Tuesday, December 23, 2008

Coyotes In Trouble?

There's been a lot of vague rumblings about financial trouble for the Phoenix Coyotes, but this column by Scott Burnside has interesting details:

"The NHL hasn't taken over control of the Phoenix Coyotes, but it is taking an active role in trying to find new investors or ownership for the financially strapped franchise and is being kept apprised of any 'significant' financial decisions the team makes...

The league also is trying to help broker changes to the existing lease with the city of Glendale in the hopes of making the situation more attractive to new investors or owners."

Adam Proteau has a dramatically named article on the tenuous situation of the Coyotes in the December 29th issue of The Hockey News: "A Slow Death In The Desert." Pertinent quotes:

"Depending who is talking about them, the Phoenix Coyotes are either (a) in the direst of financial straits, hemorrhaging money like a North American auto company and on the verge of either bankruptcy, relocation, or both; or (b) cautiously tiptoeing their way through a corporate minefield laid out by the unprecedented global economic crisis..."

"...it isn't as if the Coyotes are the only NHL team hurting for money. ...in addition to Phoenix, franchises in Atlanta, Florida, Nashville, Long Island, N.Y., New Jersey and Carolina each will lose at least $5 million this season, barring lengthy and lucrative playoff runs."

" 'It wouldn't be hyperbole if I told you Phoenix is front and center among the NHL's top concerns these days,' said one league executive. ...'I just don't see how (owner Jerry Moyes) holds onto that club...the only question to answer will be, does he manage to find a taker - I don't think it matters whether the (new owner) would keep the team in Phoenix - or does he throw up his hands and turn it over to the league to run. If I had to bet on it, I'd bet against (Moyes) finding (a buyer). Too many 'cons' and not enough 'pros' to make it work in Phoenix.' "

" '...There's not a chance the NHL comes out the other side (of the economic crisis) without some serious bumps and bruises,' one source said. 'That may mean moving a franchise or two. Or more.' "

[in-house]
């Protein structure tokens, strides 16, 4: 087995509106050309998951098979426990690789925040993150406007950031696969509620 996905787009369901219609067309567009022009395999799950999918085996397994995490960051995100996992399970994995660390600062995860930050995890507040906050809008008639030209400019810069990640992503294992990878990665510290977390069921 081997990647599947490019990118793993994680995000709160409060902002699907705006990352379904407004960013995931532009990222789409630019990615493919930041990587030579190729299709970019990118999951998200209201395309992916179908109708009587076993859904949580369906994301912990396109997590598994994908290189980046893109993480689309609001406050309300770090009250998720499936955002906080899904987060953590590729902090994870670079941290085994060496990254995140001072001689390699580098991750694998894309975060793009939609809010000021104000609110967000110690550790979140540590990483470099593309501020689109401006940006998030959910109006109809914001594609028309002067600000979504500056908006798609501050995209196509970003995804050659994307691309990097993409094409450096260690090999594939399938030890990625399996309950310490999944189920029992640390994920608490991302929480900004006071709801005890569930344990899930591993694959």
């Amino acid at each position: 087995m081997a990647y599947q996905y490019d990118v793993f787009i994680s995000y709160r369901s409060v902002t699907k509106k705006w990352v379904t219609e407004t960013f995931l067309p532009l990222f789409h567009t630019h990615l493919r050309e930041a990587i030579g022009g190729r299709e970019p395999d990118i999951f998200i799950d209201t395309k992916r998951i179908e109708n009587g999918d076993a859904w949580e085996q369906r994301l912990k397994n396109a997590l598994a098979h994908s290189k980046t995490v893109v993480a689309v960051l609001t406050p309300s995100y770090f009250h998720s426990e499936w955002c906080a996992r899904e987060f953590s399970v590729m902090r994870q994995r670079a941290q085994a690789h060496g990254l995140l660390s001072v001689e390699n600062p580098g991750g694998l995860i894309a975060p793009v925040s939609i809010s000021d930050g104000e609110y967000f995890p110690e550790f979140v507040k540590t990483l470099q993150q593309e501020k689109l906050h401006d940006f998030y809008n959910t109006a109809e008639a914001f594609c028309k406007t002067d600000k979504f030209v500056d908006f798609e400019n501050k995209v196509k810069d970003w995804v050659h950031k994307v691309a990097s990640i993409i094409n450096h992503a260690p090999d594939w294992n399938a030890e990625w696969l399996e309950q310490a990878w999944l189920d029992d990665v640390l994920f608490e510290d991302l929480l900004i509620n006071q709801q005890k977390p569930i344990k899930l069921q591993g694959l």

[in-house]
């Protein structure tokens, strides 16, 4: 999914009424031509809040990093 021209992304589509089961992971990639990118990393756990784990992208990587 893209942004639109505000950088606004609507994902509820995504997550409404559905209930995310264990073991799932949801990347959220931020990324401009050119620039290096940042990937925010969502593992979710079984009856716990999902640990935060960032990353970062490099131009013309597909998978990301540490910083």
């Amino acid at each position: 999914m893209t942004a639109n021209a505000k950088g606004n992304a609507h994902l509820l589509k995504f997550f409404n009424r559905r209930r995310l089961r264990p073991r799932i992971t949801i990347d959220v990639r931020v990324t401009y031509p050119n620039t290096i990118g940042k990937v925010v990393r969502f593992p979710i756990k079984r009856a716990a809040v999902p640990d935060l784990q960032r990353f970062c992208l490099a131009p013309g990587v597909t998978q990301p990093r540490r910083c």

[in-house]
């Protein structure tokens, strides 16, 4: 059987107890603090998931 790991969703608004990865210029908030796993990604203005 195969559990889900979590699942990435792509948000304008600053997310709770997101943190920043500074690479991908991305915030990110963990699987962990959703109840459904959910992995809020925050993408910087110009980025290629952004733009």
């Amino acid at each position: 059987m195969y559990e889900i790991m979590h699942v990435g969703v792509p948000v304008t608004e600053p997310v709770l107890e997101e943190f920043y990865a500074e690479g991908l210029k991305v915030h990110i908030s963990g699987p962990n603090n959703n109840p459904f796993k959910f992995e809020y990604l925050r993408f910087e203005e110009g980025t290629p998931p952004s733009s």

Monday, December 22, 2008

Finally, The Home Opener

After a long, long stretch that I have documented below, the Scouts finally got to play in front of friendly fans; on Saturday, November 2nd, 1974, NHL hockey arrived in Kansas City for the first time. Kemper Arena was barely ready in time. The Scouts didn't get to test the ice or the boards until the day before the game.

Their foes, the Chicago Black Hawks, were intimidating, having gone 41-14-23 the previous year, and led by future hall of famers Stan Mikita and Tony Esposito. Hawks coach Billy Reay said he might have gone with his backup goalie against the Scouts, but started Esposito due to it being the franchise's home opener. Michel Plasse got the nod for the home squad.

14,758 souls showed up, though Kemper could have held 16,200. According to the Star, it was a lively, appreciative crowd. Speeches were made, anthems were sung, and the puck was finally dropped. Ivan Boldirev of the Black Hawks scored the first goal in arena history just 3:06 into the game. Wilf Paiement, in the midst of a six game goal scoring streak, earned the distinction of scoring the first Scouts goal in Kemper Arena. Jay Greenberg described the goal: "Lynn Powis dislodged the puck from J.P. Bordeleau of the Black Hawks along the left boards, and sent it back to Jim McElmury at the point. McElmury put a blast from the left point on Esposito, who saved, but the rebound skidded to Wilf all alone at the right pipe. He fired it into the top of the goal." William D. Tammeus wrote, "...when he scored, why, you would have thought the Royals had won a pennant or the Chiefs a Super Bowl..." Many years later, Bill Grigsby told Joe Posnanski, "You could look in the crowd then, and you would see the excitement and you would think, 'Hey, this is going to work.'"

Unfortunately not. But for that one night, the NHL in Kansas City was looking pretty good. The Scouts outshot the Hawks 35-29, but couldn't pull off a win, and fell 4-3. The crowd cheered them anyway.

Monday, December 15, 2008

Excitement Builds For Home Debut

It's a little sad looking back on the build up and excitement surrounding the birth of the Scouts, knowing how quickly it all crashed and burned.

On October 27, 1974, The Kansas City Star devoted an entire 18 page section to hockey and the Scouts. There are diagrams of hockey basics, a hockey glossary, profiles of coach Bep Guidolin, GM Sid Abel, owner/president Ed Thompson, and each player, a look back at how the Scouts came to be, and coverage of the brand new Kemper Arena.

Here are the player profiles from the special section:

Saturday, December 13, 2008

October '74: The Torture Test

After dropping the first game in franchise history in Toronto, the Scouts traveled to Long Island to lose 6-2. The next night found them in Philadelphia to face the defending and eventual repeat Stanley Cup champion Flyers. The lowly Scouts put quite a scare into the Flyers, but couldn't come away with a point, losing 3-2.